Where possible, avoid foods with added synthetic chemicals, pesticides, herbicides, preservatives, or artificial sweeteners, flavors and colors. Ultra-processed foods often contain artificial ingredients and excess or added sugar, fats or salt and, at the same time, have limited nutritional value, as previously noted. Here Ocean Robbins, FoodRevolution.org, reflects on everything you need to know about natural flavors:
I would bet that the last time you went grocery shopping, you picked out a number of food items that appeared to be pretty healthy. And it’s likely that when you read the ingredient lists, many of them contained “natural flavors.” Cool, you might think. What’s better than natural? It’s probably some fruit or vegetable extract, like cinnamon or turmeric. Heck, it’s probably even good for me, right?
Unfortunately, “natural” flavors can contain chemicals, carrier solvents, and preservatives. And they could be made from just about anything other than petroleum. So, what’s the deal?
What are Natural Flavors?
The official FDA definition of a natural flavor is “the essential oil, oleoresin, essence or extractive, protein hydrolysate, distillate, or any product of roasting, heating, or enzymolysis, which contains the flavoring constituents derived from a spice, fruit, or fruit juice, vegetable or vegetable juice, edible yeast, herb, bark, bud, root, leaf or similar plant material, meat, seafood, poultry, eggs, dairy products, or fermentation products thereof, whose significant function in food is flavoring rather than nutritional.”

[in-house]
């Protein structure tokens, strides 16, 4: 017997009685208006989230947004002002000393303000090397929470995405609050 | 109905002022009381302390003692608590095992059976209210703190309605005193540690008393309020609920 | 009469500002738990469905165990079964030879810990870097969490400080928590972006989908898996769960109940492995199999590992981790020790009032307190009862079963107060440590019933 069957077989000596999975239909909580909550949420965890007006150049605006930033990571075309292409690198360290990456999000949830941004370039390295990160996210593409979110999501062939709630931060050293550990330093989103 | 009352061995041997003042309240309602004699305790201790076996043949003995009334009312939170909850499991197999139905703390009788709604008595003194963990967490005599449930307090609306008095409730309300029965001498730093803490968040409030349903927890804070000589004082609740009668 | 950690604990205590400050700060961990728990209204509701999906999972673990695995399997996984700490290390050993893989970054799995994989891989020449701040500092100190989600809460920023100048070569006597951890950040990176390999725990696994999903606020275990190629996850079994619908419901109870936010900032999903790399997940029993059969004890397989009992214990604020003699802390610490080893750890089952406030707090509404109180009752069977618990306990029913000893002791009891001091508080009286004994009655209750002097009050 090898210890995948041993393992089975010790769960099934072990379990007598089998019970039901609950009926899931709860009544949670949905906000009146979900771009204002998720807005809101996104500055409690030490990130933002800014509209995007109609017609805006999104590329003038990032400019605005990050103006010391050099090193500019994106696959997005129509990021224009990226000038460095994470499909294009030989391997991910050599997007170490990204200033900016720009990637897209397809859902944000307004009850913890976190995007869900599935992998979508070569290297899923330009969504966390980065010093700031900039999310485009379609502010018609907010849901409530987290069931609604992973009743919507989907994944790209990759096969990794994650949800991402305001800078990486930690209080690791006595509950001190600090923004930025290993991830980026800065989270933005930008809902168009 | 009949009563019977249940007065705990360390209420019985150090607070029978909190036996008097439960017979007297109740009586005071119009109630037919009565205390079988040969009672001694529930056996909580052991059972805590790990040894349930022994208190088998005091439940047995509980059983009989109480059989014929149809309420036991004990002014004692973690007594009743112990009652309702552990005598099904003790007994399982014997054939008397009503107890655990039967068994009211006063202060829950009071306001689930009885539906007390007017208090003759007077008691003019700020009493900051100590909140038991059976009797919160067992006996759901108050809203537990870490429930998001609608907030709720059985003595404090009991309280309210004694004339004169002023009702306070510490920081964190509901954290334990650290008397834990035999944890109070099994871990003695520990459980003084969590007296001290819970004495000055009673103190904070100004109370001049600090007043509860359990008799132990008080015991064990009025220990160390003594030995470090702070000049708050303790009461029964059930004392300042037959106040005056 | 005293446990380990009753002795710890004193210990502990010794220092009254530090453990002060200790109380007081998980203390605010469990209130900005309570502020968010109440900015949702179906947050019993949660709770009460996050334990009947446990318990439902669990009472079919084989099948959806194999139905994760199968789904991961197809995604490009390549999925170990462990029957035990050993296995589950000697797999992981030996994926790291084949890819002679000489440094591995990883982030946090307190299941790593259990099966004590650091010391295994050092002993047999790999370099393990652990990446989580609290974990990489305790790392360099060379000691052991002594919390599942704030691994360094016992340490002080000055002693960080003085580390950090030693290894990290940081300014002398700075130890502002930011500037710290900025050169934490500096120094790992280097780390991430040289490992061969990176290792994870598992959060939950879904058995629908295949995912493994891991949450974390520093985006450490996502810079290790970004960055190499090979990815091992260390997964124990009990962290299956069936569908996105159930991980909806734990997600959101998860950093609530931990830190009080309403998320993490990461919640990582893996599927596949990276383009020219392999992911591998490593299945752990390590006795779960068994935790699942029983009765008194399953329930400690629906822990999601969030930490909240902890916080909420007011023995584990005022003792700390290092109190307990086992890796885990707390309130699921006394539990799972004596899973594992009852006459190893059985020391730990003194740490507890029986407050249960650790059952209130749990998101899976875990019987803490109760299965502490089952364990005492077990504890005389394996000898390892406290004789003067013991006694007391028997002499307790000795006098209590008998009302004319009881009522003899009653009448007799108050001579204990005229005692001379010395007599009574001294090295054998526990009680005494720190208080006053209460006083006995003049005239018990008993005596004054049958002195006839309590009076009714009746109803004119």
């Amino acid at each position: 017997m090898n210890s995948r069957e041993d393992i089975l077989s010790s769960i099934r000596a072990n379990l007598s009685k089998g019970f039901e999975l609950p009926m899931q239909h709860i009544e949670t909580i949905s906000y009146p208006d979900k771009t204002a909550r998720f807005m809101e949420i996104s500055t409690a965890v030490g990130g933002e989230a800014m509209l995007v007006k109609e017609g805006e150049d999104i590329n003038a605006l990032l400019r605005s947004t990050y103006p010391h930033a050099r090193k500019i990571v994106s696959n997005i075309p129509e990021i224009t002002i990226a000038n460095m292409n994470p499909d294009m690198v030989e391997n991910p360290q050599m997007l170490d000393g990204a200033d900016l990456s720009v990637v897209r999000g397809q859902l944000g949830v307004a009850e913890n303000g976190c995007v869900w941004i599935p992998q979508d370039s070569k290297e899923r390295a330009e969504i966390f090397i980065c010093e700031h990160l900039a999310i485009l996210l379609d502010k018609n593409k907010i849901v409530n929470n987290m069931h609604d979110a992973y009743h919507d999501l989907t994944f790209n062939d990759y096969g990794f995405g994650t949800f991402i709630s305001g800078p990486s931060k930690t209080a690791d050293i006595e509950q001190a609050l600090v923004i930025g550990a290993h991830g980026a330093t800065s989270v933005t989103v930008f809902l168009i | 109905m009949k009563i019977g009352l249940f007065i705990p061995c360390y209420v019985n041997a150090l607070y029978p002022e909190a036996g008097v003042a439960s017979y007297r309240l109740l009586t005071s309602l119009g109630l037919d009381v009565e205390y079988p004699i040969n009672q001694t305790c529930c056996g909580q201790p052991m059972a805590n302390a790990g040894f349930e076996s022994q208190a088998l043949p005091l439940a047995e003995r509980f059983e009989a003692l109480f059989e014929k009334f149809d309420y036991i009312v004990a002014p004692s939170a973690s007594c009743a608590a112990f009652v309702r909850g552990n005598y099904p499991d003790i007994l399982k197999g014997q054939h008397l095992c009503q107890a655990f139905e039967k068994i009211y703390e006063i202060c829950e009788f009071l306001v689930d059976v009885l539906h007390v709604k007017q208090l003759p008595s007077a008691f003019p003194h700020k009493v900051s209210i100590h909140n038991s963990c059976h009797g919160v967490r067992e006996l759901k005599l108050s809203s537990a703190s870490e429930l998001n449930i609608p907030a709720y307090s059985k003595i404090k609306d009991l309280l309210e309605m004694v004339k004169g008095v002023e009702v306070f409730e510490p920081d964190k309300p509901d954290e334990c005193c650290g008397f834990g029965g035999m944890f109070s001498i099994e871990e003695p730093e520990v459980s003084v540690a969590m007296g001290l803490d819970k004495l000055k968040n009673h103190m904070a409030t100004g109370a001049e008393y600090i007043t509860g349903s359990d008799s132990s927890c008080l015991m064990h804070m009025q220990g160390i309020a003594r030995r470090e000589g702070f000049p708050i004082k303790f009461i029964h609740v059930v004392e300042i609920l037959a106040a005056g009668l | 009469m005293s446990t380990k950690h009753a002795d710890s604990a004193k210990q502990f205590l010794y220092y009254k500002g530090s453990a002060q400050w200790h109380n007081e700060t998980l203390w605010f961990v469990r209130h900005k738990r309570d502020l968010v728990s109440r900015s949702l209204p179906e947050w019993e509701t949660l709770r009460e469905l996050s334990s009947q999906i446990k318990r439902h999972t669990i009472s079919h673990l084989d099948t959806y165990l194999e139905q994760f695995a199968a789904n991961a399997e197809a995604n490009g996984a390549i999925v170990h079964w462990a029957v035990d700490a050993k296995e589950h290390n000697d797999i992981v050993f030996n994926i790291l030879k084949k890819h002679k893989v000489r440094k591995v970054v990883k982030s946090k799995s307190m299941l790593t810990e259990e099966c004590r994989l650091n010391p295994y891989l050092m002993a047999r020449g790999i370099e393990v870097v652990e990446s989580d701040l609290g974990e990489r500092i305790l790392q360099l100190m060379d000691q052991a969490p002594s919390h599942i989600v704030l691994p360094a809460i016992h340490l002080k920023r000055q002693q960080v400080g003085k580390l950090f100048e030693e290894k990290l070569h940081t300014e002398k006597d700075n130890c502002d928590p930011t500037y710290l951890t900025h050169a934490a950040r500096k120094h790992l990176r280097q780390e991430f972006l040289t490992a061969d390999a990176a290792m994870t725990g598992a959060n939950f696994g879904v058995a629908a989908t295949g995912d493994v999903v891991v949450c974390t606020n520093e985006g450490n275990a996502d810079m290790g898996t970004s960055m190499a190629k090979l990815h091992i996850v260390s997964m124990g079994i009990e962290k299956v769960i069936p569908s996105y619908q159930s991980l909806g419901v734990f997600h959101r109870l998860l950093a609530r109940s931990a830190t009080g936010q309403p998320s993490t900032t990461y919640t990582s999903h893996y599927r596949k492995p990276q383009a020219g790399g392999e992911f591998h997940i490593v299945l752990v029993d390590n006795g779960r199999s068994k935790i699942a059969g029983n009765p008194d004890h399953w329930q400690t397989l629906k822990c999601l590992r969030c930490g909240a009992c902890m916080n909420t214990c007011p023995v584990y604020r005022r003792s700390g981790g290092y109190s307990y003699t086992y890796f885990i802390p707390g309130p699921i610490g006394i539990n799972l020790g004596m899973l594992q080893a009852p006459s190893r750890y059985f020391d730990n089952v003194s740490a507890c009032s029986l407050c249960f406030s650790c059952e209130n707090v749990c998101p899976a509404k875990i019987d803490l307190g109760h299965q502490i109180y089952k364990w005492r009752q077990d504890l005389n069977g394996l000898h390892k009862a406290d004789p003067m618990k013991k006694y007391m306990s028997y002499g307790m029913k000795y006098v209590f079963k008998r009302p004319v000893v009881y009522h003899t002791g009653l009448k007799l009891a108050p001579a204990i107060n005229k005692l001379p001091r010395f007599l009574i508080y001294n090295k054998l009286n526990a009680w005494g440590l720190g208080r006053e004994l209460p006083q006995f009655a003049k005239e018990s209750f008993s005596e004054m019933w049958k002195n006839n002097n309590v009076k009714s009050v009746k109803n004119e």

Whew. That was a mouthful. And if your takeaway from that definition is that “natural flavor” could pretty much mean anything, I’d have to agree. And that’s pretty disconcerting for someone who likes to know what’s in my food. Especially since these substances are pretty much everywhere.
There are over 2,500 chemically defined flavor substances used in the United States and Europe. Despite the fact that “natural flavors” are comprised of just about anything used for flavor, they are all lumped together under one name. In fact, out of 80,000 foods in Environmental Working Group’s Food Scores database, “natural flavors” is the 4th most common ingredient of all.
Why are Natural Flavors Used?
Why are natural flavors used so much, and in so many things? In short, because manufacturers believe they make food taste better, which is good for sales. And in many cases, they are also a cheap way to cover up bad-tasting food. For example, a piece of ripe fruit can taste amazing. But if a farm picks its fruit too green, and ships it 10,000 miles, it may lack flavor, color, and sweetness. If a company can add some natural flavors (plus a hefty dose of sugar and maybe even some food dye), suddenly the food will taste sweet and flavorful, and look brightly colored. The result is a poor substitute for real food, but these practices can be profitable, and most consumers will be fooled.
Creating these substances is big business. The food industry employs what are called “flavor scientists,” whose main job is to mimic the taste of different foods and make them more flavorful and even addictive to consumers.
In other words, these flavorings are used to keep you coming back for more.”
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Read More … Article Source: https://foodrevolution.org/blog/natural-flavors/
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